'Schmidt Steps Back': The discreet charms of Louis Begley's bourgeoisie
April 15, 2012 4:00 AM
Louis Begley continues the saga of "old, crotchety lawyer" Albert Schmidt.
By Frank Nepa
I have long thought that there are two sorts of people in the world: Those who like books with phrases such as "French bourgeoisie" in them and those who don't. I've always been the latter. And yet "Schmidt Steps Back" -- the latest Louis Begley novel chronicling the white-people problems of likable bigot Albert Schmidt -- is the rare story involving law firms, old people, nonprofit foundations, homes in the Hamptons and seemingly weekly flights back and forth to Europe that did not have me contemplate giving up reading in favor of "CSI: Miami" reruns
"SCHMIDT STEPS BACK"
By Louis Begley Knopf ($25.95).
For the uninitiated, this is Mr. Begley's third Schmidt (or "Schmidtie," as the character prefers to be called) novel, following 1996's "About Schmidt" and 2000's "Schmidt Delivered." (The first one was made into a movie starring Jack Nicholson in 2002, but, given the wide-ranging differences in character and setting, Alexander Payne's film was based on the book in name only. And not even really that: Schmidt's first name in the movie is Warren.)
"Schmidt Steps Back" begins on the last day of 2008, with the 78-year-old Schmidt, long retired from the prestigious New York law firm of Wood & King and currently serving as the head of his billionaire friend's international nonprofit organization, hopeful about the upcoming presidency of Barack Obama. He is even giddier about that day's arrival of "the incomparable Alice" -- Alice Verplanck, the widow of one of Schmidt's junior partners at W&K.
Shortly after Alice shows up at Schmidt's home in Bridgehampton (he splits his time between there and the Manhattan apartment that the foundation provides for him), the story shifts back in time 13 years to Schmidt, on business in Europe, dropping in on Alice in France to express his condolences on her husband's recent passing. (The husband, Tim, had overseen W&K's Paris office.)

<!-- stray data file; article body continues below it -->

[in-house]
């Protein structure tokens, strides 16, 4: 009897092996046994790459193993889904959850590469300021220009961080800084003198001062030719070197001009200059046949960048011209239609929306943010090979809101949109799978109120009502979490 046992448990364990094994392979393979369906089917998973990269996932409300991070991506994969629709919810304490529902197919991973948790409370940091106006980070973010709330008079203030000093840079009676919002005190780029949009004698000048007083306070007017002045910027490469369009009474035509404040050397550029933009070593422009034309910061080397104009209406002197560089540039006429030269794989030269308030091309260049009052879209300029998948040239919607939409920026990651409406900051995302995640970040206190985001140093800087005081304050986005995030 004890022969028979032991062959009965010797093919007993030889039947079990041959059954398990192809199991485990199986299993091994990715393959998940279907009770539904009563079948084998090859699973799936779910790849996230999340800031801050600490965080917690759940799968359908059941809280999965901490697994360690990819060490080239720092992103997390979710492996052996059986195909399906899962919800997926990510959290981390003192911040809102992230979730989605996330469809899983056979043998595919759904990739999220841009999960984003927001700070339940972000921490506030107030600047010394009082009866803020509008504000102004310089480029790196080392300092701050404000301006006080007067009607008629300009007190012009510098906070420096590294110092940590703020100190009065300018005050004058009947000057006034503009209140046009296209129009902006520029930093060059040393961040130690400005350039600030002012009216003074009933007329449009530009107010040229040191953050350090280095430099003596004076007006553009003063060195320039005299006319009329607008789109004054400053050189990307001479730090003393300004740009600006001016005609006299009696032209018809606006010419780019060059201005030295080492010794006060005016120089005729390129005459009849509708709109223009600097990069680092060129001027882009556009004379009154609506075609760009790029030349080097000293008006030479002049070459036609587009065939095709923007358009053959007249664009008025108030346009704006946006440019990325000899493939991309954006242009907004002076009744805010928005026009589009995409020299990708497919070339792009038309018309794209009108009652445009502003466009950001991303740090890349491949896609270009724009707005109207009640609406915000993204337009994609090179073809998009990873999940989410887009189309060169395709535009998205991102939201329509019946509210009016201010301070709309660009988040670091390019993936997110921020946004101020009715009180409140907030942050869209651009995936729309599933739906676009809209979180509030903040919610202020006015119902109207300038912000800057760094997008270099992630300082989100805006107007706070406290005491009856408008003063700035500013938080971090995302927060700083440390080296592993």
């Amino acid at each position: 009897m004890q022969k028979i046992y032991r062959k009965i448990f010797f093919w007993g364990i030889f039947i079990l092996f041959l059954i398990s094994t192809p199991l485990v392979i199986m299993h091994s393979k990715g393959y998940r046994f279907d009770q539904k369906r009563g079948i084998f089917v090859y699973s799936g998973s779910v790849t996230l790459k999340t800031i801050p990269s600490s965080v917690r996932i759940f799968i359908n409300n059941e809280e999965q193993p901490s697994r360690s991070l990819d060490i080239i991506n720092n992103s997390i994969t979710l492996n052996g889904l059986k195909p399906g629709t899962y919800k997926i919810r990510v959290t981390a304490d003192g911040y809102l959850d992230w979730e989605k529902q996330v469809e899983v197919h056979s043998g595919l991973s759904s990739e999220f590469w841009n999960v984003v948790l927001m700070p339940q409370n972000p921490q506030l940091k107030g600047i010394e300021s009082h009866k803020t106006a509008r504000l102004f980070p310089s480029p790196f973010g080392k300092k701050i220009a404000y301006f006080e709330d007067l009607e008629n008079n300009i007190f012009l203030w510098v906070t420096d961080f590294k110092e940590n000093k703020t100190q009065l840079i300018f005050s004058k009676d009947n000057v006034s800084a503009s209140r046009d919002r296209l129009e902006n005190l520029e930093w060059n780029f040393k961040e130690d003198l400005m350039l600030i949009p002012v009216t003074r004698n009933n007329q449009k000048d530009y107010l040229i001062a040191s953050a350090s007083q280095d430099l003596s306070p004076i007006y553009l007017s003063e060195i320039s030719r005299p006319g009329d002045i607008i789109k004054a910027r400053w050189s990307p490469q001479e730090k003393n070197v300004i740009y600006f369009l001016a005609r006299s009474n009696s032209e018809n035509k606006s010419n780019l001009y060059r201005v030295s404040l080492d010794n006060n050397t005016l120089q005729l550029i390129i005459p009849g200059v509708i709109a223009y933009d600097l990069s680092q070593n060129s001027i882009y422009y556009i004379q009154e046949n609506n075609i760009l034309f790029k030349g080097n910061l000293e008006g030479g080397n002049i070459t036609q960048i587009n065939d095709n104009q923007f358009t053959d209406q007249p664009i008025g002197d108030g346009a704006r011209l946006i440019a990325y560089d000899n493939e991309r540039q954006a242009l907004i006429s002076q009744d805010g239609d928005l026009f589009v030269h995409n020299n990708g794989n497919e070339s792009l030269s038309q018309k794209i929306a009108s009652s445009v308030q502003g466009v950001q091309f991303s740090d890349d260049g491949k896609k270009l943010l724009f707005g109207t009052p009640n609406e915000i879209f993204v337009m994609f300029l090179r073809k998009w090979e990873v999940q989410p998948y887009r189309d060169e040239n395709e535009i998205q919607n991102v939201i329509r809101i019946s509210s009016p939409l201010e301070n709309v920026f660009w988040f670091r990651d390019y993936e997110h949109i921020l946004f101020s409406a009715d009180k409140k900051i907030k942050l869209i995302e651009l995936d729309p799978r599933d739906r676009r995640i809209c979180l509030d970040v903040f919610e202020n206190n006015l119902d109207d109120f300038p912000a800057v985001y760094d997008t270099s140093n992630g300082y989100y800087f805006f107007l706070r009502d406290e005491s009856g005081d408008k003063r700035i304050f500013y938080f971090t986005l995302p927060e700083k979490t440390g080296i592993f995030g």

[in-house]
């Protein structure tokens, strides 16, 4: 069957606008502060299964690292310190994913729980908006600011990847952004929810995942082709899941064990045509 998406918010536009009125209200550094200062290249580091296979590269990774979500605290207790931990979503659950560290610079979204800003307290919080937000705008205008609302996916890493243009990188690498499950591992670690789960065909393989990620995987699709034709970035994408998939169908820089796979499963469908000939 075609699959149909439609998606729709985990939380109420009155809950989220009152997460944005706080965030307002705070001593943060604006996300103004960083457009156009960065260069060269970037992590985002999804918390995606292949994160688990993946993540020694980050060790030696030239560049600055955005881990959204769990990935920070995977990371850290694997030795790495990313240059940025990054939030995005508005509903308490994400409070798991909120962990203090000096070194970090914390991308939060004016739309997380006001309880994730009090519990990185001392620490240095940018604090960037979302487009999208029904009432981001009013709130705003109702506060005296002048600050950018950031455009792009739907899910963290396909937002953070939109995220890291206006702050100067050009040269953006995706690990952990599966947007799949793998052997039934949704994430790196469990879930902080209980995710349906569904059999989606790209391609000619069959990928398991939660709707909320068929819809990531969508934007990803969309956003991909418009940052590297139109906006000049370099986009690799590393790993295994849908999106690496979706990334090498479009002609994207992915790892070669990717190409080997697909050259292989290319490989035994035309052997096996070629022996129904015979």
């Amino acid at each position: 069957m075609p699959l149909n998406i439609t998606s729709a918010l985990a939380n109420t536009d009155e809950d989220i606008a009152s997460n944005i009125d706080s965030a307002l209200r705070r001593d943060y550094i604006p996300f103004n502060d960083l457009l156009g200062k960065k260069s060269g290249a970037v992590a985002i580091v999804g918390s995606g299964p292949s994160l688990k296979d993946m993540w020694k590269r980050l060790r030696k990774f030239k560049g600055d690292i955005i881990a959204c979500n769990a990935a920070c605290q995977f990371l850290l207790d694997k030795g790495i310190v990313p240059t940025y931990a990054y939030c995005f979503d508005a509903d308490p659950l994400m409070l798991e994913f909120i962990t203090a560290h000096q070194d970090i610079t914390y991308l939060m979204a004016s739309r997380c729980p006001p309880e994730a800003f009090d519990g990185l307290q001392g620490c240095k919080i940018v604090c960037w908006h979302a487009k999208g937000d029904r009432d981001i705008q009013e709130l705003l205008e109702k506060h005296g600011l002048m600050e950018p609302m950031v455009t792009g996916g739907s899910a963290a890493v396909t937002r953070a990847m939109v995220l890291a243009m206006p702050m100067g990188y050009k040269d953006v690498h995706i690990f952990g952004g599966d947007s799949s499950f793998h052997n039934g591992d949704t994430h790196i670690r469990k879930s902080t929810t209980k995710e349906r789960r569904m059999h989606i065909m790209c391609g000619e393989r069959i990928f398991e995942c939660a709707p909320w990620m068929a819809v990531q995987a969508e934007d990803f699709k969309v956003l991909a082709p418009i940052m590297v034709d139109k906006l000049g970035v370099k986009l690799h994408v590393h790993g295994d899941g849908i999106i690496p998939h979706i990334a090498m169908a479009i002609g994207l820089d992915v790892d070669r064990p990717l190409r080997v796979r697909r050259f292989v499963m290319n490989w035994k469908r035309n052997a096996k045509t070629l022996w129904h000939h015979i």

Alice drops a bombshell about her life with Tim that Schmidt, whom Alice calls "an adorable old-fashioned square," has trouble reconciling with the image that he has of his former protege from his time in New York. Nevertheless, Schmidt and Alice -- 15 years his junior -- soon embark on an affair. Schmidt declares his love immediately, but Alice is more noncommittal. While seeming to enjoy their interludes, Alice does things like invite along to lunch Serge Popov, her colleague at a Paris publishing house. Schmidt despises the Bulgarian-born Popov, whom he first crossed paths with during their undergraduate days at Harvard decades earlier. And when the true nature of Alice's relationship with Popov is ultimately revealed to him, Schmidt, to his lasting regret, lashes out at Alice in a way that keeps the two of them apart for years.
Will he win Alice back? Well, we kind of know that he does, given how the story begins. But watching how he gets there, and how he also, often tenderly, attempts to mend his ever-strained relationship with pregnant daughter Charlotte, is the book's charm. (Schmidt is also dealing with the pregnancy of Carrie, the early-20s Puerto Rican waitress with whom he was romantically involved for two years. Carrie, with Schmidt's blessing, has left him for another man, but the baby's paternity is still unknown. Schmidt often laments the loneliness and desperate sadness of his life after the passing of his longtime wife Mary, but, trust me, I've seen lonelier and sadder.)
In a passage about halfway through the book, Charlotte's psychiatrist mother-in-law -- whom Schmidt also hates -- tells him in a phone conversation that rather than challenge the criticisms that Charlotte has of him and his actions, he should instead engage in a serious self-examination that would surely benefit his emotional equilibrium. Schmidt, of course, shouts a profanity at her and then hangs up. But while he would certainly never admit to taking this woman up on her advice, well, let's just say that Schmidt steps back.
I rather wish that Mr. Begley had treated Charlotte and those close to her less cruelly than he does in order to help Schmidt figure out what he needs to do with his life. But I guess that's a minor quibble. If you're the sort who doesn't tire of listening to wealthy characters make reservations at restaurants in the block between rue de Grenelle and rue de Varenne, this old, crotchety lawyer will actually make quite exciting company.